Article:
Assemblyman Phil Palmesano (R,C,I-Corning) said: “Electric Vehicles are part of the state’s plan to meet the zero emission goals of the Climate Leadership and Community Protection Act (CLCPA). Cobalt is an element used to help produce batteries to power electric vehicles. About 70% of the world’s cobalt is extracted in the Democratic Republic of the Congo. Part of the Congolese cobalt comes from artisanal mines with little to no government regulation. Of the approximately 250,000 artisanal miners, an estimated 35,000-40,000 are children, some as young as 6 years old. There are reports of children dying, being maimed and seriously injured from mining collapses. This is unacceptable. And, this is just one clear example that ‘green is not so green,’ and that there are significant human and environmental costs mining for cobalt, lithium and other elements needed to make electric vehicles and achieve full electrification.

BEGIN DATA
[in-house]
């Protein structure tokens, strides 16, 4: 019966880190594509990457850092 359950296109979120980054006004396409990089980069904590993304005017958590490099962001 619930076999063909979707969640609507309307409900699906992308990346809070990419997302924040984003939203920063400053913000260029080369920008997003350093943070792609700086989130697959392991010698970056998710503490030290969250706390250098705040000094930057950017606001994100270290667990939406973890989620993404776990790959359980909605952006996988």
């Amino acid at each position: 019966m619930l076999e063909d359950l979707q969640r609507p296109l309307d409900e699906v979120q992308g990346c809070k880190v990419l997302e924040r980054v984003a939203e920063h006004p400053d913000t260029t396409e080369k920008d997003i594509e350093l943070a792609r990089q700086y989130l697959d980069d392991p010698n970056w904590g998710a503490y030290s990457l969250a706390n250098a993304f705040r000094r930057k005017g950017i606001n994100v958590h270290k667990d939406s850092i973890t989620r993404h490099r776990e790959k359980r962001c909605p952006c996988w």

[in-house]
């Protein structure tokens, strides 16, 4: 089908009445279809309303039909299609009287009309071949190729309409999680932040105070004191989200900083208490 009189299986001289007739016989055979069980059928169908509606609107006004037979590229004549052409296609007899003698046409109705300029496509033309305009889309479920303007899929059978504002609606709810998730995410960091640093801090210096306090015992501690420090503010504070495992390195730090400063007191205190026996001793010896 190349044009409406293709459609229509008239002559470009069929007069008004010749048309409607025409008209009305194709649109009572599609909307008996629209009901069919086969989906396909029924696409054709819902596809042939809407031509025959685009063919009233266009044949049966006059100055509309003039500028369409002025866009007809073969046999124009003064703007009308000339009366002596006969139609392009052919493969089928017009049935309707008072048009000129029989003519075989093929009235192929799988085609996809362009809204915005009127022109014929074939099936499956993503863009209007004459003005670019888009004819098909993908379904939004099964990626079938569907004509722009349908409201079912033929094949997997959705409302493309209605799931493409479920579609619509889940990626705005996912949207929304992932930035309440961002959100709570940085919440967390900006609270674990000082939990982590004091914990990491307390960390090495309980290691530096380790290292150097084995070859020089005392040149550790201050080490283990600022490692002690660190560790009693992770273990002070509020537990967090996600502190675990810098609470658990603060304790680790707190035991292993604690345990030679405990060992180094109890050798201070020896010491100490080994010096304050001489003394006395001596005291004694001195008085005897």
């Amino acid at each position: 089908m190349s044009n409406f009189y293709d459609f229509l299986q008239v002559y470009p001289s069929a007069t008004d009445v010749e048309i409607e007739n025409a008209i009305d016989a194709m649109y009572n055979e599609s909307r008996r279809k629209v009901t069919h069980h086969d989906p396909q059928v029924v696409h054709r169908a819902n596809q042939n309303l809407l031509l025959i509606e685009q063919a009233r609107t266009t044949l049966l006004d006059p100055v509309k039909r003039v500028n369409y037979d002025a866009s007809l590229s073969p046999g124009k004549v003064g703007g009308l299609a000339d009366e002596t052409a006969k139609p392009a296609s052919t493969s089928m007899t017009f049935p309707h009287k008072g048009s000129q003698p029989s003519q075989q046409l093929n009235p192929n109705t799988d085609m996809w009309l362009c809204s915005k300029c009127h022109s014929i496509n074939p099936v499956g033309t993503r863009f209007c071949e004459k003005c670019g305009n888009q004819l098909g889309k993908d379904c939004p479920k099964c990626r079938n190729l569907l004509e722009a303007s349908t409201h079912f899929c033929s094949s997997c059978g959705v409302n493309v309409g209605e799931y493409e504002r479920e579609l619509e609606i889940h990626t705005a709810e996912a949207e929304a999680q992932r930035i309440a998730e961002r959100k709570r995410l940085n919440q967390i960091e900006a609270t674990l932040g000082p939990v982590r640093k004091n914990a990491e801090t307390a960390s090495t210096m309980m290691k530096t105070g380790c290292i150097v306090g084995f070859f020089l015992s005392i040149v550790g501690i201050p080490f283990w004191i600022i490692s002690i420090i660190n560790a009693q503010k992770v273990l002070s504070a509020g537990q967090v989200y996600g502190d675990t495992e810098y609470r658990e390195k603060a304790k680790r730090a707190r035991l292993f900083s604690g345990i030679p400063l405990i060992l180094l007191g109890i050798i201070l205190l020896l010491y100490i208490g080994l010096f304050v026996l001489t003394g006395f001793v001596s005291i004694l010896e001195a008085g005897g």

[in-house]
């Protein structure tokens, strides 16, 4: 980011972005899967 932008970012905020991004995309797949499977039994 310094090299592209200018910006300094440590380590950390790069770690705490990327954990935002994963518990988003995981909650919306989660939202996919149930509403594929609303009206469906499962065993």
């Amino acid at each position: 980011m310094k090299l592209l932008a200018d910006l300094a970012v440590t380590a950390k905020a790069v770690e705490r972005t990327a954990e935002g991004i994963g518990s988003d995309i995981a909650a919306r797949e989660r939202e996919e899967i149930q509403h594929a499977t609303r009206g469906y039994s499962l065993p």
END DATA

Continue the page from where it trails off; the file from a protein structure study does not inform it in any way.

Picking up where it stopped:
“Whenever I talk about my concerns regarding the CLCPA, it has to do with my questions on the true impact it will make when the CLCPA only impacts New York and nobody else. I remind my colleagues that New York only contributes 0.4% of the total global emissions, while China contributes 29% and continues to build coal plants. The response I hear back from my Democratic colleagues is that ‘New York will lead. New York is leading.’ However, when I mention the despicable human rights and environmental problems associated with mining for elements like cobalt and lithium, particularly this well-documented use of child labor in the Democratic Republican of the Congo, this administration and my Democratic colleagues choose not to lead and say it is up to the federal government to do so. I disagree with this hypocritical and unacceptable response. If you claim New York needs to lead on the CLCPA, you can’t pass the buck to the federal government regarding these horrendous child labor violations just to advance clean energy goals. There are actions we can take because ‘the end does not justify the means’ to get to all electric vehicles and full electrification of our state.